I sometimes hear people say things like, “new houses today are being built too tight.” I might share this opinion if I were a home heating fuel salesman, but as a Maine home builder with a focus on saving my customers money through energy-efficient construction, I say that it is better to understand building science, specifically moisture management, and build new homes as tight as you are able.
Years ago, fuel costs were lower, and moisture management was not well understood. Houses that leaked air were not much of a concern. They would get wet, but with an abundance of air moving through the walls would dry avoiding moisture-damaged assemblies.
With rising fuel costs houses had to become better insulated and tighter, and fortunately within the past decade or so, building science case studies have shown new home builders the way to build structures that are not only tight but also properly manage bulk moisture from external sources and moisture vapor from internal sources.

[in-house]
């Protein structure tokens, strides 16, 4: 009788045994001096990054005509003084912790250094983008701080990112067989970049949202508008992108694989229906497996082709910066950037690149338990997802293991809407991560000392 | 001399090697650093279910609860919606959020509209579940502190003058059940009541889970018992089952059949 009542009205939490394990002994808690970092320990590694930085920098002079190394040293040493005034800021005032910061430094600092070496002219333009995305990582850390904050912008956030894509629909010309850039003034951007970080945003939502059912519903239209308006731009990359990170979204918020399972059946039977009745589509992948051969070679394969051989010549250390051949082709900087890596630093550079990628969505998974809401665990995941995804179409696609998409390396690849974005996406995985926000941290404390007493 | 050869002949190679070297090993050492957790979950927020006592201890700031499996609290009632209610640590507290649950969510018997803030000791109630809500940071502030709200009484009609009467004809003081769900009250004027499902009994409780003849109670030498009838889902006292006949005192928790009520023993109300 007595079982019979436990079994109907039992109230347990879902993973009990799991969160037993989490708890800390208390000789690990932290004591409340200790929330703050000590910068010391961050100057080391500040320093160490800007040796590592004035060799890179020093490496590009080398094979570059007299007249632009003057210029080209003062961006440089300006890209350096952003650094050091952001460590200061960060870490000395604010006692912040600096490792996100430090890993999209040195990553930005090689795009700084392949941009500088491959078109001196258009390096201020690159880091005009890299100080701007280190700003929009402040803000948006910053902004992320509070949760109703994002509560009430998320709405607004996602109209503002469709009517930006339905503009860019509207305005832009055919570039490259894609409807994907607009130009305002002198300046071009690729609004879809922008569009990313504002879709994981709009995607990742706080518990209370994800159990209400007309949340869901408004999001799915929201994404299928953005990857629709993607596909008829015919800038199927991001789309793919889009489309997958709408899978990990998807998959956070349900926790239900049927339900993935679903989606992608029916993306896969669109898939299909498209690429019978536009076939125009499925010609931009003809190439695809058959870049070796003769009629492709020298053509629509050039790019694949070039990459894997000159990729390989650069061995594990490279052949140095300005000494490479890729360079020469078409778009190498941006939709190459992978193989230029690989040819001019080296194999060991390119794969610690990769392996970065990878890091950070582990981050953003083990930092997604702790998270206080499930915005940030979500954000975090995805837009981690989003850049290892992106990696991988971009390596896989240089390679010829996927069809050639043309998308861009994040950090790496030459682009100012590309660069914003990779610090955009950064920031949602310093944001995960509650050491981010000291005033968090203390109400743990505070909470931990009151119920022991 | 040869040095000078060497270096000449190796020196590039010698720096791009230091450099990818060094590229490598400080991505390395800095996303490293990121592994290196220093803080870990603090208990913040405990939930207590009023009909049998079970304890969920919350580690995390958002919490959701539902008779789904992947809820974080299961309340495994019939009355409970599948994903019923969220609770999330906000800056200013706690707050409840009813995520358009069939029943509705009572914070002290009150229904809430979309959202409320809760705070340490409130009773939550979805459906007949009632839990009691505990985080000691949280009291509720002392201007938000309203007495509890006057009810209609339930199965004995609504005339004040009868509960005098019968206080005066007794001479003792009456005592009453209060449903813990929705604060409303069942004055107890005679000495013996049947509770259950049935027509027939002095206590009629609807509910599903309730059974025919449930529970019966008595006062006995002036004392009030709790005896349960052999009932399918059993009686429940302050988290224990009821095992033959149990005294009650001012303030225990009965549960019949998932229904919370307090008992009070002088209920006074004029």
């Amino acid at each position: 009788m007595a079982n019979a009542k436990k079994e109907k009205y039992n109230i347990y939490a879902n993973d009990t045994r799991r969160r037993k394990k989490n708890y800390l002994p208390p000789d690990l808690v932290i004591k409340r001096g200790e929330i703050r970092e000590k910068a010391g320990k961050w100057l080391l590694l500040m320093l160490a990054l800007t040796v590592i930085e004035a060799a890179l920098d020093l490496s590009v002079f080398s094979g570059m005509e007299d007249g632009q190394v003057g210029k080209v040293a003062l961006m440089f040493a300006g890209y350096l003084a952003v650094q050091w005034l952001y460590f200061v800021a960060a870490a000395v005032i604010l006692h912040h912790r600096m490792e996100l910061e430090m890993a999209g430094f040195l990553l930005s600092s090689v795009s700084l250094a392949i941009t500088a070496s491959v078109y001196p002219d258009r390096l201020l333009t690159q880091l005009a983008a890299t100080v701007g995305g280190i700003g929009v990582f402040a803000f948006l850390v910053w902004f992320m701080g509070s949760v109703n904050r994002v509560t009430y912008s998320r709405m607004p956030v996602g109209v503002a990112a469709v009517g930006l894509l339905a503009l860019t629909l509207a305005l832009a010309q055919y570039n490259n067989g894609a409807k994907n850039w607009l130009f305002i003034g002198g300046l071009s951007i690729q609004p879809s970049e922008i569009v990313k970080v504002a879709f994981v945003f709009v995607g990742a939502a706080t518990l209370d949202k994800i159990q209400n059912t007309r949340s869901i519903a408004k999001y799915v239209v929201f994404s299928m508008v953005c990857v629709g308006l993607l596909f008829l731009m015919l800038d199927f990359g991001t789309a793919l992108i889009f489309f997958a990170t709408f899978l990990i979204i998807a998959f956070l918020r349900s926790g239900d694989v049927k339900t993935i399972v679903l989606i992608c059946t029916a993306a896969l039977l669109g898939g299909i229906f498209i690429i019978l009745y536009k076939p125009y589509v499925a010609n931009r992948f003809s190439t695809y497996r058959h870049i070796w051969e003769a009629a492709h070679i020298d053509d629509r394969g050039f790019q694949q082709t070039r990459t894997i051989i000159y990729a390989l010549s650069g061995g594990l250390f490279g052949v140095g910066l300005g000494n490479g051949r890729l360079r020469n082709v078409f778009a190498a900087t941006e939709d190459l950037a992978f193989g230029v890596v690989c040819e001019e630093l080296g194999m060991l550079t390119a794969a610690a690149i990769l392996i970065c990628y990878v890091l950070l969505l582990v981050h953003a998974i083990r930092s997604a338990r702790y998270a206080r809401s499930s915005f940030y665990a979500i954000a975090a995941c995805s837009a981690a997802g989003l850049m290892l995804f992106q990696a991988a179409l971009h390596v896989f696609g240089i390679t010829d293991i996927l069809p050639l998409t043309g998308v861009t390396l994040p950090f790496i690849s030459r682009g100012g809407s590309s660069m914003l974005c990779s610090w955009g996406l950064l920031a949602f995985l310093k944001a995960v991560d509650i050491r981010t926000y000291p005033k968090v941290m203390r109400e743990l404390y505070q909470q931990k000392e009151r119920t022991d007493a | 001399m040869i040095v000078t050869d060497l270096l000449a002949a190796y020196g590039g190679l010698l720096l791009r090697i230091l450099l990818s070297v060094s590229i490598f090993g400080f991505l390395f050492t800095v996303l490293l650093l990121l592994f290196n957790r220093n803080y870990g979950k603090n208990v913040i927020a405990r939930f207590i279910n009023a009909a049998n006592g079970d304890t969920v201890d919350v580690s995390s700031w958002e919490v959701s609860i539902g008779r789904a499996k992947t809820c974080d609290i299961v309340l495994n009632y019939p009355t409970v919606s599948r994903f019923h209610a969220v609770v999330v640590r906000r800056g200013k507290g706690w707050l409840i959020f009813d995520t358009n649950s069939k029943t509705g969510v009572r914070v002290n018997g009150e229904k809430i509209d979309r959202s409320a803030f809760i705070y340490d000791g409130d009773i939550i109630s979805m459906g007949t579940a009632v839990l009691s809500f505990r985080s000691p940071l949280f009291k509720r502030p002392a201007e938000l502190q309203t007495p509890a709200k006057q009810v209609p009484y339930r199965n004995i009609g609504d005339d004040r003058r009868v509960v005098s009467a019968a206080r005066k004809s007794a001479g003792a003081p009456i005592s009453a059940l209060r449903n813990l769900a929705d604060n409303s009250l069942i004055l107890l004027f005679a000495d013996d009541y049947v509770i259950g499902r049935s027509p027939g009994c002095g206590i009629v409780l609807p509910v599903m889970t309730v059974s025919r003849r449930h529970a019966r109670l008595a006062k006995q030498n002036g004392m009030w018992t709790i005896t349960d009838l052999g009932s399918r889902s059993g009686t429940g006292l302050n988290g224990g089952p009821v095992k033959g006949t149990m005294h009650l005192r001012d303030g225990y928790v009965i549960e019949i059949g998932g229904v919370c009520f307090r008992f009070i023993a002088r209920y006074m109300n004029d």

Today’s home builders are fortunate to have the availability of a wide variety of excellent building products as well as the educational resources to build new homes that are both energy efficient and sustainable.
Products like “Greenguard Raindrop house wrap” facilitate a drainage plane between the exterior cladding and wall sheathing. “Advantech” brand roof and wall sheathing are highly resistant to moisture damage. “DOW,” “SIS Structural Insulated Sheathing,” “Styrofoam” extruded insulation panels, “Thermax” insulation panels, “DOW” “Weathermate” construction tape, and “DOW” “Great Stuff Pro” expanding foam insulation are just a few.
New home builders that combine tight construction methods with advanced insulation materials and follow proper moisture management techniques will have happy customers enjoying comfortable, sustainable homes with reduced utility costs.